3. Weapon in apartment could be possession. State v. Spivey 179 NJ 229 (2004).
Evidence of a gun and drugs that were uncovered during a search of the defendant's apartment were sufficient to convict the defendant of possession of a firearm "while in the course of" possessing with intent to distribute CDS within 500 feet of a public park. Source: New Jersey Lawyer April 12, 2004 p. 18

13. Map not necessary for public housing CDS. State v. Trotman 366 NJ Super. 226 (App. Div. 2004).
Although the prosecution did not rely on the prima facie presumption created by N.J.S.A. 2C:35-7.1e (applicable when a municipality or county has adopted an ordinance approving as an official record a map depicting areas within 500 feet of all public housing facilities), the statute does not preclude any other evidence or testimony to establish an element of the offense, including any other map that is admissible under the Rules of Evidence, and the State produced proof, sufficient in quality and quantity - through the testimony of a police officer (who, using a map, located the site of the drug transaction as within 500 feet of a public-housing facility) and the executive director of the housing authority (who testified to the ownership and location of the public-housing units) - for the jury to find that defendant had distributed cocaine within 500 feet of a public-housing facility, and her conviction is affirmed; the prosecution was not required to prove as an element of the offense that the housing authority possessed valid title - 2C:35-7.1 seeks to ensure that the property in question is being used as a public-housing facility. Source: New Jersey Law Journal February 16, 2004 p. 68

14. Paintball Gun can be a weapon. State in the Interest of G.C. 179 NJ 475 (2004).
A juvenile's admission to shooting a paintball gun at an unoccupied vehicle was an adequate factual basis for his plea to unlawful possession of a weapon. Source: New Jersey Lawyer May 10, 2004 p. 18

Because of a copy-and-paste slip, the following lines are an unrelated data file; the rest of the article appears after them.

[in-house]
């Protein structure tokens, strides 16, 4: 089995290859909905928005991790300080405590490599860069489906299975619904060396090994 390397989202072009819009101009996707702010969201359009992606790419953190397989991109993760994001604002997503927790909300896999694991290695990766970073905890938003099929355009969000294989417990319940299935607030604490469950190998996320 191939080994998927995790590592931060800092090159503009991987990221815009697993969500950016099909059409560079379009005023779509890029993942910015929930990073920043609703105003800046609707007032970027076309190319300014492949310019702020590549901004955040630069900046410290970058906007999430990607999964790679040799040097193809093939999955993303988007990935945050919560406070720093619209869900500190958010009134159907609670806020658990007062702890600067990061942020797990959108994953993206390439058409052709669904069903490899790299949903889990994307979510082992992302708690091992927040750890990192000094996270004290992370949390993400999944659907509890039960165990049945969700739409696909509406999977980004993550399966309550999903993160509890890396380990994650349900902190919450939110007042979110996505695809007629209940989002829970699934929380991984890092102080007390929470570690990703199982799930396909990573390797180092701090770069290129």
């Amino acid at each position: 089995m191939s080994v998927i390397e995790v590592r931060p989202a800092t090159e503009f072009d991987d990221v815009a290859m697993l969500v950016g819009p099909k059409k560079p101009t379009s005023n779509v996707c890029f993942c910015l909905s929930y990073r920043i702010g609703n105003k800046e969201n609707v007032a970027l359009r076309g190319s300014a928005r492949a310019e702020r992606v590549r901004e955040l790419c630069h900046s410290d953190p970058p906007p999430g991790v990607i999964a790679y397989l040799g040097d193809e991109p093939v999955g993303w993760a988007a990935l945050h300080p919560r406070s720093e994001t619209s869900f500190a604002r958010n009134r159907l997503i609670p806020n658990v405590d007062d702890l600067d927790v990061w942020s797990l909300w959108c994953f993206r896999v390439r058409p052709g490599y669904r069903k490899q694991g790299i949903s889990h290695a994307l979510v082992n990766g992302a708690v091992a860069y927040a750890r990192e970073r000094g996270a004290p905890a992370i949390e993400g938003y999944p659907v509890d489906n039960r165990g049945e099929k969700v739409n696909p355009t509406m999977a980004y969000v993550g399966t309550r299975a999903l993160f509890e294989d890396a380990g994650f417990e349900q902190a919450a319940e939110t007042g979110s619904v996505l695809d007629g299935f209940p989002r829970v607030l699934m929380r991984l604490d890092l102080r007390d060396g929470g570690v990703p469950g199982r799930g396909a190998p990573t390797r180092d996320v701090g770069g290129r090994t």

In a DWI case, State v. Farrell NJ Super (App. Div 1999) a DWI conviction
was reversed and case dismissed based on speedy trial violation. The court
held: "Excessive delay in completing a prosecution can potentially violate a
defendant's constitutional right to a speedy trial as a matter of
fundamental fairness, apart from whether double jeopardy standards have been
contravened. Id. at 354-55. In cases arising from municipal court DWI
prosecutions, just as with criminal prosecutions, consideration whether the
right to a speedy trial has been violated is guided by the four factors
announced in Barker v. Wingo, 407 U.S. 514, 530, 92 S. Ct. 2182, 2192, 33 L.
Ed.2d 101, 117-18 (1972). Gallegan, supra, [117 NJ 345, 1989] 117 N.J. at
355; State v. Prickett, 240 N.J. Super. 139, 143 (App. Div. 1990)." Farrell,
Specifically, the court must engage in a multi-element balancing process
of the four factors: the length of the delay, the reasons for the delay,
whether the defendant asserted his right to speedy trial, and any prejudice
to the defendant occasioned by the delay. Gallegan, supra, 117 N.J. at 355;
State v. Marcus, 294 N.J. Super. 267, 293 (App. Div. 1996), certif. denied,
157 N.J. 543 (1997)
More information on speedy trial on our new article at http://www.njlaws.com/speedy_trial.htm

5. New articles this week on website:
Estate Planning for Stroke Victims & Guardianship of Disabled Adults
If someone suffers a stroke, but is competent, it is recommended that a Power of Attorney be prepared by an attorney to permit a family member to help the stroke patient by paying bills and handling finances.
Generally, many attorneys will require:
1. A note from the Doctor indicating the person is competent to sign a Power of Attorney [and Will if the Will has not yet been prepared].
2. The client [stroke victim, not a family member] to specifically advise the attorney the specific person they want to appoint to handle their financial affairs. [The attorney cannot rely on a family member saying what the client/ patient wants.]

Prior to an individual being unable to manage his or her life as a result of a mental or physical disability, legal planning should be done. If a legally prepared Power of Attorney was signed, a trusted family member, friend or professional can legally act on that person's affairs. If a Power of Attorney was not signed, we will only prepare a Power of Attorney for a "competent person". If, after a stroke, the person is not competent, an attorney may be retained to file a formal complaint and other legal pleadings in the Superior Court to permit the trusted family member, friend, or professional to handle financial affairs. This is called a Guardianship.


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Kenneth Vercammen, Esq.